Agile methodology

Agile methodology: What it is, how it works, and why it matters

Reading time: about 9 min


  • Agile and project planning

Today, organizations are constantly looking for ways to keep up with the fast pace of changing technology and evolving markets. And when the name of the game is speed, development teams must be more nimble and flexible than ever before. 

That’s where the Agile methodology comes in.

Read on to learn what Agile development methodology is and how it can help your team deliver faster, better, stronger products every time.

What is Agile methodology?

The Agile methodology was created by a group of software developers who wanted a better approach to the traditional development process, which they found to be too complicated and weighed down by documentation requirements. 

In a founding document called the Agile Manifesto, the group outlined 4 values and 12 principles that guide the Agile philosophy: 

4 Values of Agile

  • Individuals and interactions over processes and tools.
  • Working software over comprehensive documentation.
  • Customer collaboration over contract negotiation.
  • Responding to change over following a plan.

By responding to customer needs and adapting to change more efficiently, these values help drive a development process that reliably delivers quality products and happy customers.   

12 Principles of Agile

  1. Satisfy the customer through early and continuous delivery of valuable software.
  2. Welcome and harness changes for the customer's competitive advantage, even late in development.
  3. Deliver working software frequently, from a couple of weeks to a couple of months, with a preference for shorter timescales.
  4. Have daily collaboration between business people and developers throughout the project.
  5. Build projects around motivated individuals. Create the environment and support developers need, and trust them to get the job done.
  6. Prioritize face-to-face conversation as the most efficient and effective method of conveying information to and within a development team.
  7. Measure progress by the amount of working software completed.
  8. Maintain a constant and sustainable pace of development indefinitely.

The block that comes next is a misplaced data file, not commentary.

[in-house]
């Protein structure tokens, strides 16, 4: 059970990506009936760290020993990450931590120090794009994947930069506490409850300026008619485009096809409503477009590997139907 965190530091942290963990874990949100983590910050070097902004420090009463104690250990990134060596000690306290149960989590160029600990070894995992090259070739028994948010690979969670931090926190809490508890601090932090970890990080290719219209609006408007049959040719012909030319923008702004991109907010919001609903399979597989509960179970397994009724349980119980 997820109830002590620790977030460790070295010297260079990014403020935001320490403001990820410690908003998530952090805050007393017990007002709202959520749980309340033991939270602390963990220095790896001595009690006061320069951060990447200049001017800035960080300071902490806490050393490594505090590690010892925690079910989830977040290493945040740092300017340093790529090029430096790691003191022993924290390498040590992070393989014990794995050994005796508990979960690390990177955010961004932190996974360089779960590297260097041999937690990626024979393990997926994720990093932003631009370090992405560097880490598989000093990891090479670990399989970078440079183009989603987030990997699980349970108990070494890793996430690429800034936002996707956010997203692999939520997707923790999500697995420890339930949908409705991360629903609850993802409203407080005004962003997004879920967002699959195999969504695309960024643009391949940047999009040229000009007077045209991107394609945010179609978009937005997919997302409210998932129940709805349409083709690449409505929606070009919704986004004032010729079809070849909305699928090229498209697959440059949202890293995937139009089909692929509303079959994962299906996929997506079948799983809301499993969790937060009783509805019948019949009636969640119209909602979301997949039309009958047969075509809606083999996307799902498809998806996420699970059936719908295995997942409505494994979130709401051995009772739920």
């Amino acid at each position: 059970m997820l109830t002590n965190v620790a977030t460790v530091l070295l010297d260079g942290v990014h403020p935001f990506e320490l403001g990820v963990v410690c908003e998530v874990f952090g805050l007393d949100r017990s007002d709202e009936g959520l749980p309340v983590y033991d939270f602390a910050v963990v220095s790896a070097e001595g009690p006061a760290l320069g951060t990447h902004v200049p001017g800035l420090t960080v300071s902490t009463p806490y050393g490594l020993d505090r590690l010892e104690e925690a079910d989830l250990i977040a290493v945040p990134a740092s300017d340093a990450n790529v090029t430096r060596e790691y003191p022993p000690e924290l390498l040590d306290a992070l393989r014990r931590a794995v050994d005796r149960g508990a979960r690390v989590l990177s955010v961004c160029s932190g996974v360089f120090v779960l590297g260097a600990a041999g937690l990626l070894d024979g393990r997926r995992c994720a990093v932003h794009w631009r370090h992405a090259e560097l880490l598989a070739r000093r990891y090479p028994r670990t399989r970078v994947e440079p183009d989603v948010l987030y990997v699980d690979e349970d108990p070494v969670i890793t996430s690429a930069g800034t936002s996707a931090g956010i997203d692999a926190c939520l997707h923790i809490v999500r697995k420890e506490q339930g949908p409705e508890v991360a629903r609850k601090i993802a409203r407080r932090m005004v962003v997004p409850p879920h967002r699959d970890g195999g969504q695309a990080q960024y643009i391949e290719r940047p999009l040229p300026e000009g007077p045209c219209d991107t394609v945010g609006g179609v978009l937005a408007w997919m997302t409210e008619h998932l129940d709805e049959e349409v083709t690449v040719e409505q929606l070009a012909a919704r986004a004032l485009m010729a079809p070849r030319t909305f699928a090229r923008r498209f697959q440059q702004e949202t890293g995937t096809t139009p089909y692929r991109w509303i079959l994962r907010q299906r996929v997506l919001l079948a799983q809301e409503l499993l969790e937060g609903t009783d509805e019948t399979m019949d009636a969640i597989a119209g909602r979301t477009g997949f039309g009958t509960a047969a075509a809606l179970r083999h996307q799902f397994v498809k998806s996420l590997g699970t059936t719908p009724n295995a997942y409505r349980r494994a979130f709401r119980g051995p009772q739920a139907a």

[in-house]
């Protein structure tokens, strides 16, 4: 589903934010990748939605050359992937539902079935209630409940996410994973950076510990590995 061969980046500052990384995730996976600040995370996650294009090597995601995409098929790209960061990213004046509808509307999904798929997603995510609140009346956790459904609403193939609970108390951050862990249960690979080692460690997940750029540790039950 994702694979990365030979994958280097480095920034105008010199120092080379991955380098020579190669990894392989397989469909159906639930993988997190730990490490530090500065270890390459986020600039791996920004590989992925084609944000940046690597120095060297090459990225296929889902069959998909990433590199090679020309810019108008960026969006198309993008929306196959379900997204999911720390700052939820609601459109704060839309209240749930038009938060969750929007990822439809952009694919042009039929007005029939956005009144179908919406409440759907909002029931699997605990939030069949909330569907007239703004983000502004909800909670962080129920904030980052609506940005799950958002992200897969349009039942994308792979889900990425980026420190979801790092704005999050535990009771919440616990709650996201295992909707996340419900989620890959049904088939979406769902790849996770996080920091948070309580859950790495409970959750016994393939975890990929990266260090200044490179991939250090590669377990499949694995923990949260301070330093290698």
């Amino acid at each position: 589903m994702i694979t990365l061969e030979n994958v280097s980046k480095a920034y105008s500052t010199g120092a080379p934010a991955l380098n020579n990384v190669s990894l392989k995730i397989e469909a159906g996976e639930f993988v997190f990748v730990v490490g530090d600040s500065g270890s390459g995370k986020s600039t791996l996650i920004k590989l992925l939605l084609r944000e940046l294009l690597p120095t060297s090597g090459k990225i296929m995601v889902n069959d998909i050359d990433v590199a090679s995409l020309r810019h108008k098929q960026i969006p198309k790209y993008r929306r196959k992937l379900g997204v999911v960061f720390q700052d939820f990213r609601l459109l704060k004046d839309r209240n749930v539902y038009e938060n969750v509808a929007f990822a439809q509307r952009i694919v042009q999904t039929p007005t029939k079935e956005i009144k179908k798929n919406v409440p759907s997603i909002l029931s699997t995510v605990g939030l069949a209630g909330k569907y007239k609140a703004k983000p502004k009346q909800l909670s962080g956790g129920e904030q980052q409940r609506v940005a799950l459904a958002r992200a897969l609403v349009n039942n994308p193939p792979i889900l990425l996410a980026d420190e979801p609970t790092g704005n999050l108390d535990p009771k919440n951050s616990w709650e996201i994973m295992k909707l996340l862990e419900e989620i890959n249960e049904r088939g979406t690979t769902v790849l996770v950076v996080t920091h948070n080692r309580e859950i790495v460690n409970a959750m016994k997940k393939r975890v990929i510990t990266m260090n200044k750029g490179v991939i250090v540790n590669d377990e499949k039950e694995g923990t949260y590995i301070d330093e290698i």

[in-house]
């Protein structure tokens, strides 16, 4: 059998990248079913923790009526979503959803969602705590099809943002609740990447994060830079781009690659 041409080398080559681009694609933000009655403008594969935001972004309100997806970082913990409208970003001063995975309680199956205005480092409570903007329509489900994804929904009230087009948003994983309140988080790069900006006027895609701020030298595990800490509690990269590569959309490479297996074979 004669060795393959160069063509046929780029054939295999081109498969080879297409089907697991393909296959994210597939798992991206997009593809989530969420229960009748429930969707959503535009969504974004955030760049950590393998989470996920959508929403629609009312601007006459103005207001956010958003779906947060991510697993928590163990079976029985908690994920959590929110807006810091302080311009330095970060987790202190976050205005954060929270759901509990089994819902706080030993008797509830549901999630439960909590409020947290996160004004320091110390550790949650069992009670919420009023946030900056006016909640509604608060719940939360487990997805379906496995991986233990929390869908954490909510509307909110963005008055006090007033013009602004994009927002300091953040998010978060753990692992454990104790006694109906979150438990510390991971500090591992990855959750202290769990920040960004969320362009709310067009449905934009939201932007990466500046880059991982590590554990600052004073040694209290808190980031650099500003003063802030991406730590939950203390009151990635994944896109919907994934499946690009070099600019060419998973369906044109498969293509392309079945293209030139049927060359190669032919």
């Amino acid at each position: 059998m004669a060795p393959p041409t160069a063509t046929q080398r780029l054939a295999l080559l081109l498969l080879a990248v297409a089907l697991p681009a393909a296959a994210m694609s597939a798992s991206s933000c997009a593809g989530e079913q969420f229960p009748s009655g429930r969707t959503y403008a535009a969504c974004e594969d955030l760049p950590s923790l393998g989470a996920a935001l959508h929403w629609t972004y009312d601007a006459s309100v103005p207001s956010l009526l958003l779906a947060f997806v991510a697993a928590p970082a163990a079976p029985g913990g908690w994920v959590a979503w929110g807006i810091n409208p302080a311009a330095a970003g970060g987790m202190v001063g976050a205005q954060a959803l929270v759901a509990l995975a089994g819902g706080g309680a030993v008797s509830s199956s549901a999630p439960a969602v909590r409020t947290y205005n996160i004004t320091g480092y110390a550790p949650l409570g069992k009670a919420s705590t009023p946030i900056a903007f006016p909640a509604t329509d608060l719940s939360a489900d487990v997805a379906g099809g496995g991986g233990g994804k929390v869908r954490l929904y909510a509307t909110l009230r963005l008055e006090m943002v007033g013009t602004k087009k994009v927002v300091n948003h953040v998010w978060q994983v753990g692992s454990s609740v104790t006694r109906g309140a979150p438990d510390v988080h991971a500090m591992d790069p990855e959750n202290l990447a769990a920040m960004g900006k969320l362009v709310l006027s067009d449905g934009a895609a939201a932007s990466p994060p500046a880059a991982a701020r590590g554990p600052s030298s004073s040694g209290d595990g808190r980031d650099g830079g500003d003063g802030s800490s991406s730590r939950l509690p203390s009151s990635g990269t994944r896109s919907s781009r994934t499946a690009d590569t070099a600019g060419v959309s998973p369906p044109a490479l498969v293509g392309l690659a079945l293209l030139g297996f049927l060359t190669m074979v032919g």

9. Enhance agility through continuous attention to technical excellence and good design.
  10. Keep it simple. Simplicity—the art of maximizing the amount of work not done—is essential.
  11. Recognize that the best architectures, requirements, and designs emerge from self-organizing teams.
  12. Regularly reflect and adapt behavior for continual improvement. 

These Agile values and principles represent an umbrella philosophy that can (and has been) applied to numerous frameworks and methodologies in both software development and other project management processes.

Following these values and guiding principles, the Agile mindset prioritizes flexibility and enables adaptiveness to change in an uncertain environment. This makes Agile a popular philosophy because it helps teams deliver products faster while better meeting customer, user, and business needs. 

Benefits of Agile

The Agile method has gained momentum as a top choice for leaders and developers alike. And it’s no surprise why. 

Here are just a few key benefits of Agile project management and Agile development:

Greater stakeholder engagement and collaboration 

Agile encourages a high degree of input and collaboration between the client and development team. This leads to happier clients because there is transparency throughout the process and developers are better informed on client needs and wants. 

Predictable costs and scheduling

By breaking down the development process into iterative sprints, project managers can more accurately estimate costs and set clear, predictable timelines. This makes stakeholders happier because they know what to expect and can plan budgets and marketing strategies more precisely. It also makes the development process easier for teams because they can focus on delivering quickly and reliably and test software regularly for quality and efficacy. 

Flexibility amidst change

Agile project management is all about being nimble so teams can adapt to changes quickly while reducing sunk costs. Agile allows teams to pivot due to changing client needs, shifts in market demands, or in response to evolving product requirements. This gives teams the flexibility to refine and reprioritize the product backlog so that they are always delivering high-quality, relevant products on time and on budget.

Higher quality products

Agile product development integrates regular testing into the development process. This makes it easier for the product owner to identify any issues early on and make changes as needed. The result is higher quality products that are relevant and thoroughly vetted.

Reduced risk and faster ROI

Agile reduces risk because it regularly tests and allows for change mid-development. By iterating on a project step by step (instead of moving forward with a rigid end-to-end project plan), teams are able to predictably produce viable products. If they discover an issue mid-project, they can quickly adjust course rather than finding out at the end of the whole project that there are issues.

Additionally, because Agile is more user-focused, Agile teams make decisions based on user stories, testing feedback, and client input throughout the process. This ensures that each feature isn’t just a functional IT component, but a valuable product for end-users.